This happened several weeks ago, but I’m afraid I missed it. The case is Adams v. Trustees of University of North Carolina-Wilmington; as I mentioned in 2011, when I blogged about the Fourth Circuit decision sending the case back for trial, Mike Adams is a tenured associate professor of criminology at the University of North Carolina-Wilmington. He sought promotion to full professor, based partly on his political writings (and not just his original academic research), but the promotion was denied. Adams sued, claiming that the denial stemmed from faculty members’ hostility to his religion and his political views. The Fourth Circuit held that, when it comes to public university professor employment decisions, a professor speaking on matters of public concern can’t be discriminated against based in employment unless the speech is seen as unduly disruptive (under the Board of Ed v. Pickering test).
In late March, the jury ruled in Adams’ favor, finding,
[T]he plaintiff’s speech activity [was] a substantial or motivating factor in the defendants’ decision to not promote the plaintiff, [and] the defendants [would not] have reached the same decision not to promote the plaintiff in the absence of the plaintiff’s speech activity.
Last month, the district court denied the university’s motion for a new trial, concluding that “there was sufficient evidence as a matter of law presented for the jury to find for plaintiff, and accordingly denies the Rule 50 motion as to all defendants.” The court also ordered that “the defendants confer upon plaintiff full professorship as of the date of this order, with pay and benefits in the future to relate back to August 2007, when plaintiff’s 2006 promotion application would have gone into effect had it been successful,” and that defendants pay Adams “$50,000 for back-pay and prejudgment interest.” Plaintiffs have also asked for over $1 million in attorney fees, plus a much smaller amount for costs and other expenses:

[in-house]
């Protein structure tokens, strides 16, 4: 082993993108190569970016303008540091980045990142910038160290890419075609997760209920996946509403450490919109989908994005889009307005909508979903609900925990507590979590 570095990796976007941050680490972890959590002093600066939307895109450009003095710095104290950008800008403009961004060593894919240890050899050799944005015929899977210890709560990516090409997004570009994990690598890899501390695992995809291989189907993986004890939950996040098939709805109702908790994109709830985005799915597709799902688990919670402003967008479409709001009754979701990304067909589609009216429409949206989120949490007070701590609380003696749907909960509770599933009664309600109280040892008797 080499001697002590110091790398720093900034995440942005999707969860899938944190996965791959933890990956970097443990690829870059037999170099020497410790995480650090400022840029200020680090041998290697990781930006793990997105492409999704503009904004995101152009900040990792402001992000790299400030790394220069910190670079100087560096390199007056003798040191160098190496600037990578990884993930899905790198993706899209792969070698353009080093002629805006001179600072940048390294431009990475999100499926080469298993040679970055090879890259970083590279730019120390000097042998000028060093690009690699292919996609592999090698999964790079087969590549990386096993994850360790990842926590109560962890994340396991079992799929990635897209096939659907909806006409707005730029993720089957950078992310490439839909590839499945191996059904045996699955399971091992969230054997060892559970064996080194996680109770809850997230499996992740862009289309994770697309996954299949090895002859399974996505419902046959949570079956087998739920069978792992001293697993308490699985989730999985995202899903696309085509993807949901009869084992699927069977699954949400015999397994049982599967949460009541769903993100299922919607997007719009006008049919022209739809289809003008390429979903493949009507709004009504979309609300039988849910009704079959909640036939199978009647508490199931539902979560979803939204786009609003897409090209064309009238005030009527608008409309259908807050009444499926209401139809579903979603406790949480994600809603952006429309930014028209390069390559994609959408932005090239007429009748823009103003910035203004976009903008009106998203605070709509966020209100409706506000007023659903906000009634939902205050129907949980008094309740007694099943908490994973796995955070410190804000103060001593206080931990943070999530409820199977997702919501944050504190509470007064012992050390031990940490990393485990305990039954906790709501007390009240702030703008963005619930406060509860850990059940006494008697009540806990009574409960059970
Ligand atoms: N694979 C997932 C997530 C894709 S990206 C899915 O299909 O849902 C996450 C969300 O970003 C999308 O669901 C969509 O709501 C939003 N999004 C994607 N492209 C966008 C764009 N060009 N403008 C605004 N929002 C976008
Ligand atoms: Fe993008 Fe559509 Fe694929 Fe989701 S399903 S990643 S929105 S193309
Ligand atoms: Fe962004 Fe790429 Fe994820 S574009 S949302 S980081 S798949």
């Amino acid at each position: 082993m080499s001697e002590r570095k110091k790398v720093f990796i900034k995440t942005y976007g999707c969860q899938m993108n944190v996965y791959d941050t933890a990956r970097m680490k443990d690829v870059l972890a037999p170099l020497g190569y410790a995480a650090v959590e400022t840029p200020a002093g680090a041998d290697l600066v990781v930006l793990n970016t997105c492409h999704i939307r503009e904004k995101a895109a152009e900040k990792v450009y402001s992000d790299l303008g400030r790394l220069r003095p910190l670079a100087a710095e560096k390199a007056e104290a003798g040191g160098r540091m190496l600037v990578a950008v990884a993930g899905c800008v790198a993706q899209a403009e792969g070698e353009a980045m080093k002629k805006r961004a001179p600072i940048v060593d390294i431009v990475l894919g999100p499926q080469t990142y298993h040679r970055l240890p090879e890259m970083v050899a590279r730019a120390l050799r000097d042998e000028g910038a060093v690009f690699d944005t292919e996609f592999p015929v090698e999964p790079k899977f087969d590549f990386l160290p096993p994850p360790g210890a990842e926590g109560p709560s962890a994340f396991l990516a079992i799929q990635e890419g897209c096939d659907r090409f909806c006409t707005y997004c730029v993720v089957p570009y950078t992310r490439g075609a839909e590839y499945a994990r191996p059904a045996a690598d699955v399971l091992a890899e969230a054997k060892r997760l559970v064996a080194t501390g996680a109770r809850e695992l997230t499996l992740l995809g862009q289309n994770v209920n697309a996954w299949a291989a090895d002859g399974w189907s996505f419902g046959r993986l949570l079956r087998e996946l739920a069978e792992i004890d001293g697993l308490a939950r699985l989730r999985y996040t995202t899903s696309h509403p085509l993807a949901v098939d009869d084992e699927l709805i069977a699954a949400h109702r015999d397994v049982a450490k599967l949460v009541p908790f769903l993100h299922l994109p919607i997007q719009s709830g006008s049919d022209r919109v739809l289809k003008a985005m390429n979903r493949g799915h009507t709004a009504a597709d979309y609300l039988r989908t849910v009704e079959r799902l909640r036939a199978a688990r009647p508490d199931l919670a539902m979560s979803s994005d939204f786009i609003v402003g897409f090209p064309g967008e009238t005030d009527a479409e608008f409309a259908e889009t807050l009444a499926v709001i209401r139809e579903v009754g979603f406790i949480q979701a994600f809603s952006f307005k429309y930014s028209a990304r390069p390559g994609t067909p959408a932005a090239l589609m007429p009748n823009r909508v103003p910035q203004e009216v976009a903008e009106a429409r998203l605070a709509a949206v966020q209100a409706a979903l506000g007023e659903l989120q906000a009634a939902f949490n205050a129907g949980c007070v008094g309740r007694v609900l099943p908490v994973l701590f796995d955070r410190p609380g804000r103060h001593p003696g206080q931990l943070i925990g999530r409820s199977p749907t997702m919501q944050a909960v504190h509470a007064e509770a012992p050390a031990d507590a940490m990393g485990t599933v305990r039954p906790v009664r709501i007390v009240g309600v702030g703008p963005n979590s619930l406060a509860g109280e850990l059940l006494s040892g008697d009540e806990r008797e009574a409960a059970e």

The total number of hours expended in this case through the close of business on April 22, 2014 is 4,394.0, worth $1,348,214.70 in attorneys’ fees.1 In this Motion, Dr. Adams seeks attorneys’ fees for 3,341.2 hours, worth $1,025,484.20 (a reduction of almost 24%). These attorneys’ fees relate exclusively to the attorney, paralegal, and legal assistant time incurred in connection with Dr. Adams’ prosecution of claims against Defendants before this Court and before the U.S. Court of Appeals for the Fourth Circuit.
The fees and expenses are now being considered by the judge. In the meantime, defendants have filed a notice of appeal to the Fourth Circuit. For a National Review article about the case from David French, one of Adams’ lawyers, see here. Thanks to my colleague Steve Yeazell for the pointer.